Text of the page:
Dear readers, when you may be reading this, I am currently two weeks away from graduating from my Master of Library and Information Science graduate program at San Jose State University. After writing my last article, I completed my culminating project and, later, the final tasks I needed to complete ahead of graduation this month; which, admittedly, has been bittersweet. As our current global pandemic continues, my university is holding most of their graduation activities and ceremonies online to alleviate the number of students and guests traveling to campus. So, I currently will be celebrating graduation virtually and, according to my university’s administration, will be invited back to participate in future graduation ceremonies and activities if I would like to celebrate this milestone in person when it is deemed safe to do so. In turn, my graduation from graduate school definitely looks a lot different from what I envisioned it would be when I first began my graduate program in the spring of 2019; but is still something I am wholeheartedly embracing nonetheless because graduating virtually does not diminish the fact that I am still graduating from my program on time and with honors.
The last two years have been incredibly difficult, I will not lie; and this past year was especially difficult on its own, naturally. Attending graduate school full-time, even during accelerated summer sessions, have certainly been learning experiences in and of themselves as not only was I cultivating and honing new and existing skills in my classes, but I was also determining what I wanted out of my post-graduation career. As someone who began their MLIS program without any previous library experience, which I discussed in my first post for Hack Library School in April 2019, I not only approached my graduate program from the perspective of trying to find my niche within the field and cultivate and hone employable skills like my peers, but I also approached it from the perspective of trying to determine what I found fulfilling within and outside the field and what I did not. I discussed this briefly more recently in my article from March of this year when I emphasized the importance of affording yourself the opportunity to learn what drives you professionally and what fulfills you while in graduate school so you can get the most out of your career; especially when you are investing so much time, effort, and money into your degree.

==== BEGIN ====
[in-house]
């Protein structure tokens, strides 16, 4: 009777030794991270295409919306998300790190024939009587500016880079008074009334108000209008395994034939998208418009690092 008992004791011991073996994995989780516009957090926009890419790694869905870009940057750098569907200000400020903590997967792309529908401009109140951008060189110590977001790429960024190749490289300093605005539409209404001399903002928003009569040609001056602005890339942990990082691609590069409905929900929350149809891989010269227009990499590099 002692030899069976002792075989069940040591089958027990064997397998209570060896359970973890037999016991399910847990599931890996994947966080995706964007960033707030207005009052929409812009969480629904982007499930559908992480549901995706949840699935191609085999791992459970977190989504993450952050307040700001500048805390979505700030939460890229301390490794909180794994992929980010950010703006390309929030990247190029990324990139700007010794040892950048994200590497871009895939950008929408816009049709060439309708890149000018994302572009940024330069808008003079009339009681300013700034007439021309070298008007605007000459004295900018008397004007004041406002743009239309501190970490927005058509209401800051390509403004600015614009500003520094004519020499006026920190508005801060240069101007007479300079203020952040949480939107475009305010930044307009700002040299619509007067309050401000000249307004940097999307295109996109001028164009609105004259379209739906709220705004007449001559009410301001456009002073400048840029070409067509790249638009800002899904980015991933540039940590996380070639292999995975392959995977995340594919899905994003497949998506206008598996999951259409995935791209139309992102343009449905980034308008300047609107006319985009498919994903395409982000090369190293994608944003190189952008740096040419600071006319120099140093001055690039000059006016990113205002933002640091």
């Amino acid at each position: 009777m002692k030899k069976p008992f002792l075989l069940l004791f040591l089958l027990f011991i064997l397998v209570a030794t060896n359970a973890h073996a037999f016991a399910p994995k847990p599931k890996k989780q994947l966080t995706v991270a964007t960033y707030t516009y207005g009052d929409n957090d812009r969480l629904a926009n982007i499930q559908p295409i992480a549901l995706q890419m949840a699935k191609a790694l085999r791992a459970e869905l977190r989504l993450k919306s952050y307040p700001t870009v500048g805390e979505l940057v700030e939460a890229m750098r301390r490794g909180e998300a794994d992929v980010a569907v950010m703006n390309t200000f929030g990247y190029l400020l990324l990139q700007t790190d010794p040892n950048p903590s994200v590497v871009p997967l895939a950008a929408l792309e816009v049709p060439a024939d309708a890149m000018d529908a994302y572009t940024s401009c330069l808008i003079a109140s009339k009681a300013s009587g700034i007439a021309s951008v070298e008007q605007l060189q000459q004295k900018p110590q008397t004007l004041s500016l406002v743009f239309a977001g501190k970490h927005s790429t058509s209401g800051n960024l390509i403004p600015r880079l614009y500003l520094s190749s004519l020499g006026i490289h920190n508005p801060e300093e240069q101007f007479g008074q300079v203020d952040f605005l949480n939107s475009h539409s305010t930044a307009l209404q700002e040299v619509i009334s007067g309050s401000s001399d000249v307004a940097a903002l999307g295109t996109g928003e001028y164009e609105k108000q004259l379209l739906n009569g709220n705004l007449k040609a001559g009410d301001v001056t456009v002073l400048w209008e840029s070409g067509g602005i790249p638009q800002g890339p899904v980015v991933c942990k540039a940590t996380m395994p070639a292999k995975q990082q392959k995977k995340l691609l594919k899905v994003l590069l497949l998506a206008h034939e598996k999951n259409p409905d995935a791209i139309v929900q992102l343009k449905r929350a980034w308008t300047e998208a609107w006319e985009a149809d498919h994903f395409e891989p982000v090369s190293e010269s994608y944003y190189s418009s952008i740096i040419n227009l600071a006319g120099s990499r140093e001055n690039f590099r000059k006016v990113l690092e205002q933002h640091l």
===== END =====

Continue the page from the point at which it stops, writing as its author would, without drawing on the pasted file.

Thus, in my search for post-graduation work, I have expanded my search to non-LIS fields as I have quickly learned in my search what I am willing to be flexible on and what I am not. As I mentioned back in my article from February, many potential employers still are slow to hire amidst the hiring freezes implemented last year and carried into this year. So, it has definitely been important for me to take stock of who is hiring and what exactly they are expecting of applicants and, later, employees as it has made it easier to determine which openings are worth applying for and which ones, quite frankly, may be a better fit for someone else. Even though existing job and internship opportunities may be limited right now, I have learned that it is important for you to not overextend yourself while you are applying to be considered for professional opportunities as it can limit your ability to put forth your best effort in your application materials. So, it is important for you to realistically consider which opportunities best fit you and you can make the best argument for in your application materials to prevent yourself from spending time applying for opportunities just to apply to them.
Additionally, as I prepare for my graduation festivities at the end of this month as well as my second not-for-credit remote internship with the Law Library of Congress starting shortly before, I am also making sure to take time to appreciate my current break between my finishing my culminating project and my first not-for-credit remote internship with the Law Library of Congress and my upcoming events as it is essential for you to take time for yourself, which I have emphasized in much of my writing to this point. I honestly did not realize until I completed my culminating project and internship just how burnt out I had become from everything. So, I have taken the time lately to check in more with myself, reassess current and set new boundaries, and determine how I can find a better balance between my personal and professional responsibilities to decrease the likelihood of burnout in the future; which I have received some input on from peers via #librarytwitter and LIS-related Facebook groups. It has taken a lot of preparation to get to this point, as I have discussed throughout my tenure at Hack Library School; but I know my education will not end with graduation as I feel there is still much to learn and grow from. In turn, I am excited to see what the future holds as I figure out my next steps in my career.